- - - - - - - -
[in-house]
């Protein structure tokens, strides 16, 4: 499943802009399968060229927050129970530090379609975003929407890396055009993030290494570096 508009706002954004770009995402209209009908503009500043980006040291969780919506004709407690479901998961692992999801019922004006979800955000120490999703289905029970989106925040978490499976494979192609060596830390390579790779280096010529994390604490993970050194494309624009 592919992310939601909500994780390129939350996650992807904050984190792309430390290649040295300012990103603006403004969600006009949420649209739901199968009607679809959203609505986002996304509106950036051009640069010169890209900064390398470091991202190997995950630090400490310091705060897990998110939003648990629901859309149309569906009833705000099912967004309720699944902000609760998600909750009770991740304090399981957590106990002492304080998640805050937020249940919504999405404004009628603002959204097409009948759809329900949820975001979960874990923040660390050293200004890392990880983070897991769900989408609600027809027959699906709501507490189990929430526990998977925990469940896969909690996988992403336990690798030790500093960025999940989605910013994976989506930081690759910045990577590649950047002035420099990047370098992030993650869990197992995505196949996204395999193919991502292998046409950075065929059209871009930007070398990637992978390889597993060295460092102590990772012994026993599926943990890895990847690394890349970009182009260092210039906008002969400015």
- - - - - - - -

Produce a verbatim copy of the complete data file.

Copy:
[in-house]
């Protein structure tokens, strides 16, 4: 499943802009399968060229927050129970530090379609975003929407890396055009993030290494570096 508009706002954004770009995402209209009908503009500043980006040291969780919506004709407690479901998961692992999801019922004006979800955000120490999703289905029970989106925040978490499976494979192609060596830390390579790779280096010529994390604490993970050194494309624009 592919992310939601909500994780390129939350996650992807904050984190792309430390290649040295300012990103603006403004969600006009949420649209739901199968009607679809959203609505986002996304509106950036051009640069010169890209900064390398470091991202190997995950630090400490310091705060897990998110939003648990629901859309149309569906009833705000099912967004309720699944902000609760998600909750009770991740304090399981957590106990002492304080998640805050937020249940919504999405404004009628603002959204097409009948759809329900949820975001979960874990923040660390050293200004890392990880983070897991769900989408609600027809027959699906709501507490189990929430526990998977925990469940896969909690996988992403336990690798030790500093960025999940989605910013994976989506930081690759910045990577590649950047002035420099990047370098992030993650869990197992995505196949996204395999193919991502292998046409950075065929059209871009930007070398990637992978390889597993060295460092102590990772012994026993599926943990890895990847690394890349970009182009260092210039906008002969400015």